Jerry Moriarty has taught painting and drawing at The School of Visual Arts in NYC since 1963. A prolific artist, writer and illustrator, his work has appeared in Raw magazine, Kramers Ergot, Comic Art Magazine and The Best American Comics, 2009.  In the 1980s and 90s, he produced a series of subway posters for The School of Visual Arts. His work has been exhibited at the Corridor Gallery in Soho, SVA Museum,  Cue Foundation, the Phoenix Art Museum and the Vancouver Art Gallery. His latest book, The Complete Jack Survives, was published by Buenaventura Press in 2009. He was interviewed by Chris Ware in The Believer (art issue) in 2009. He was the recipient of an NEA grant.

Krokodil: A Gift From The Vortex
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1923
This arrived in Saturday's mail from my friend Larry Fisher. Larry runs THE VORTEX in Brooklyn. If you've never been there I suggest you make the trip. Larry has a great eye for unusual finds----like this one. There are 216 images in this anthology, published in 1990, I scanned about 30 here. Any information would be deeply appreciated.
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Alice In Wonderland
posted:
Barry Moser
 I've long been a fan of Lewis Carroll's ALICE books. I've also been a fan of the many intepretations of the work by illustrators over the years. Here are some of my favorites.
Barry Moser
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Lewis Carroll
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Lewis Carroll
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Kim Deitch
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Julian Wehr
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Julian Wehr
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J. Otto Seibolt
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Lisbeth Zwerger
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Helen Oxenbury
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Robert Sabuda

Greg Hildebrandt
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Ralph Steadman
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John Tenniel. This book also includes many of his PUNCH cartoons and illustrations.
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"Dozens of artists, from all decades, all parts of the world, and all styles have illustrated Lewis Carroll's literary legend over the last 100 years. The Art of Alice in Wonderland is the definite work on the subject, bringing together this remarkable art for the first time, and illuminating a book that will forever influenced children's literature and adult imagination. With a stunning eight-page fold-out of artwork and 150 other delightful and important photographs and illustrations, this book is like a rich gallery of Alice art. Organized by character, the book takes the reader on a guided tour through the Wonderland of the Cheshire Cat, the White Rabbit, the Queen of Hearts, the Mad Hatter, and the other beloved characters who have entered every child's and adult's imagination. All the while, the authoritative yet accessible text informs the reader about the fascinating symbolic meaning of this enduring tale."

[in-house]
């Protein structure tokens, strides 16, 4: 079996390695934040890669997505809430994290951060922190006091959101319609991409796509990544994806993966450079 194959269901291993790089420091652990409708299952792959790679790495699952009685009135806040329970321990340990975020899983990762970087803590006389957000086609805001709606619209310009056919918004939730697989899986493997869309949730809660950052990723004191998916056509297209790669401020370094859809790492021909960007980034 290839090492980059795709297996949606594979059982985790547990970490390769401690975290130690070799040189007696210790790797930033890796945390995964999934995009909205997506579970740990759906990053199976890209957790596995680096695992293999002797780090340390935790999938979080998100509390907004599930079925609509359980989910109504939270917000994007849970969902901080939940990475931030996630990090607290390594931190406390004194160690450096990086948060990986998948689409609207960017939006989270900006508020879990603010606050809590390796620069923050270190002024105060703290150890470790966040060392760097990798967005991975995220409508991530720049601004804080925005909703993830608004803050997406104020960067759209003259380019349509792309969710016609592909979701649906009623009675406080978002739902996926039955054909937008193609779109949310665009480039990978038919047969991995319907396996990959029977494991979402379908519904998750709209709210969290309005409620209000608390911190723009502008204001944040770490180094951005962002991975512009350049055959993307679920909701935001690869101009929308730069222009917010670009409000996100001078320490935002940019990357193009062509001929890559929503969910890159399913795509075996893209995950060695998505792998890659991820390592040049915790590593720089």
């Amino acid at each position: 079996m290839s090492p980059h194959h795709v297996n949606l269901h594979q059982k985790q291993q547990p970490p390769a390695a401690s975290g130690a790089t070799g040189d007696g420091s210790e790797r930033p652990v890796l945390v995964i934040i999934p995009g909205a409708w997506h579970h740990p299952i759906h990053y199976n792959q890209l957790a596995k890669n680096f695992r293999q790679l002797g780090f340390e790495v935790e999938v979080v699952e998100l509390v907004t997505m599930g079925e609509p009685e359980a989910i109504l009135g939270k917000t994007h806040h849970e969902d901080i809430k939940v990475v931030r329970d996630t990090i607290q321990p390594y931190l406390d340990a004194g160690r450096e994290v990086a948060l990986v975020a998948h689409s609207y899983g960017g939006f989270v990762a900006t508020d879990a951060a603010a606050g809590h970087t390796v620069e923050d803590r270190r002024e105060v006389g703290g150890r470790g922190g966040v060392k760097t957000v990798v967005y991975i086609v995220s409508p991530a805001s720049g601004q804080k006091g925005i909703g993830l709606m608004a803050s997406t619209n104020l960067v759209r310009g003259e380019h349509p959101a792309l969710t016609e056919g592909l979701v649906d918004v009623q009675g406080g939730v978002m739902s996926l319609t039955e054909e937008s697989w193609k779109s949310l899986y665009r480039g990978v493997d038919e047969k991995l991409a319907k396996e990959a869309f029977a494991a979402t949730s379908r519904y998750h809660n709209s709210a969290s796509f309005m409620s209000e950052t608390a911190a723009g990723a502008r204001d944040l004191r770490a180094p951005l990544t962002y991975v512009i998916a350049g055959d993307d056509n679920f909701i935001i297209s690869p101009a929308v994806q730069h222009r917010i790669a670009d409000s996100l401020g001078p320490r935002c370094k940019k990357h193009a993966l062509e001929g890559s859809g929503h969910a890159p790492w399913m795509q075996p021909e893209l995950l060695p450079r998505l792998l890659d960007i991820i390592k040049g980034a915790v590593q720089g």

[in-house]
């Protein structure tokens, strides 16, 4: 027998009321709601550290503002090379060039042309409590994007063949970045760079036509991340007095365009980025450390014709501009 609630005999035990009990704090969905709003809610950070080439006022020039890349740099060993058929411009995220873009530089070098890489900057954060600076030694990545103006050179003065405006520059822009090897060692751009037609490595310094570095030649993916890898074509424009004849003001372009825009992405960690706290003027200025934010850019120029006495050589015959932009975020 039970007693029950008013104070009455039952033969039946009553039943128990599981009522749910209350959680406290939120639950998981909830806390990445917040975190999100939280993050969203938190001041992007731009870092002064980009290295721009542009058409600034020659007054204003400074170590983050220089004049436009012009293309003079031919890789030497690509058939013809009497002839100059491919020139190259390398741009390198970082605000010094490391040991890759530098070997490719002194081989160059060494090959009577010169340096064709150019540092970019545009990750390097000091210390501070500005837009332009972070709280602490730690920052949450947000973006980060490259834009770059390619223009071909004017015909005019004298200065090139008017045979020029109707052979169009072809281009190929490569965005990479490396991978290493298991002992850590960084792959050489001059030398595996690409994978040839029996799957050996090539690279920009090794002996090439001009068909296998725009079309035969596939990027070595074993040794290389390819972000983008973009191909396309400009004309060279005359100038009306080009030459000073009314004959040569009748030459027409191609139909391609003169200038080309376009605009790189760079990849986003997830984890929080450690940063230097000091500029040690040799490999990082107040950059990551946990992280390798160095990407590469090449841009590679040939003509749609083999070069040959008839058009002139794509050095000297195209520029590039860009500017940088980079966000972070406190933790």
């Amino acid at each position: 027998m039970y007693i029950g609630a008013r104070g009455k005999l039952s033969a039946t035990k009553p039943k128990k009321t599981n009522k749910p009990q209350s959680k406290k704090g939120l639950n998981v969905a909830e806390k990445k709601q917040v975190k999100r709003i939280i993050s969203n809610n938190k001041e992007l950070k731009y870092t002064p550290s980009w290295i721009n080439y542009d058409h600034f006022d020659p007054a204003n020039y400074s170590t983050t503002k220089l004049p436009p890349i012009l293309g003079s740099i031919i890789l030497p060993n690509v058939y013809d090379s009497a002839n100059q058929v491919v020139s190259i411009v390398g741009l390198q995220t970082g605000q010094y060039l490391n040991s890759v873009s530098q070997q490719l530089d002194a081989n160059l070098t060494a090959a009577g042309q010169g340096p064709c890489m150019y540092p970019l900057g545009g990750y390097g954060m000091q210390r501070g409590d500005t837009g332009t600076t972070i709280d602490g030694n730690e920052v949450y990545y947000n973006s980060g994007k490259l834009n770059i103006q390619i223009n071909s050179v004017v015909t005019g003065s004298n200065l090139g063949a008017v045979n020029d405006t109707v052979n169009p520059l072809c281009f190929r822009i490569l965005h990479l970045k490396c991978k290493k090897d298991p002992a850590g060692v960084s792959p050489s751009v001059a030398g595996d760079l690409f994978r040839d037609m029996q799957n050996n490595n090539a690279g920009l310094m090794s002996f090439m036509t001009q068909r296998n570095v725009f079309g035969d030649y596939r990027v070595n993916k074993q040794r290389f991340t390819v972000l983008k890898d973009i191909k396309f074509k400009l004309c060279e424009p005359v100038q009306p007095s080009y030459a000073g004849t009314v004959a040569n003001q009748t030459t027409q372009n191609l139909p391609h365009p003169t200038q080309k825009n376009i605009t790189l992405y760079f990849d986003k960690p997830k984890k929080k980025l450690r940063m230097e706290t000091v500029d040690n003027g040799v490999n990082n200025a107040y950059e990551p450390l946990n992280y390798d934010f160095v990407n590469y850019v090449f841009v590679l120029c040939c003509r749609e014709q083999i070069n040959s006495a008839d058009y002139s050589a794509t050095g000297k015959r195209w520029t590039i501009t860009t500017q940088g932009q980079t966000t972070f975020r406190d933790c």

Since I was a kid I've often considered creating my own images for Alice In Wonderland but still haven't gotten around to it. Maybe some day.
not a book but a brilliant intepretaton just the same, Czech animator Jan Svankmajer's ALICE. In this clip Alice enters the Court and meets the Queen of Hearts.
A recent purchase. Mary Blair's production art for Disney's ALICE IN WONDERLAND.
Grosz in America
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Lower Manhattan/New York I, 1934, oil on canvas
I've long been a champion of George Grosz' New York work which I've always felt was too easily dismissed. One of my first Drawger posts was a collection of street scene watercolors he painted for a 1930s issue of Vanity Fair. Though his reputation will always rest on the Berlin work, if you look at his New York period with fresh eyes you may find much to admire.
I decided to do this post after stumbling across this catalog during a recent visit to a bookstore. I had no idea it existed. I completely missed the recent exhibit at David Nolan. Consider this an art consumer alert.
"The Dada caricaturist, draughtsman and painter George Grosz (1893-1959) spent more than half of his creative career--27 years--living and working in the United States. The effects of this emigration upon his art were once widely deemed to be wholly negative, since it seemingly marked a rejection of aggressively political satire: "I had simply lost all interest in human weaknesses and individual foibles," wrote Grosz in his autobiography, "and the further I drew away from them, the closer I felt to nature." Grosz was particularly passionate about the art of watercolor--so much so that shortly before his death in 1959 he began to write a book on watercolor technique--and his innovations in this area, alongside his caricatures of New York life and his more apocalyptic war paintings, have at last been retreived from the respective shadows of Grosz's own earlier work and of American Abstract Expressionism, which reigned supreme during Grosz's American years. This is the first book devoted to this crucial phase in his life."
photo: Stanley Kubrick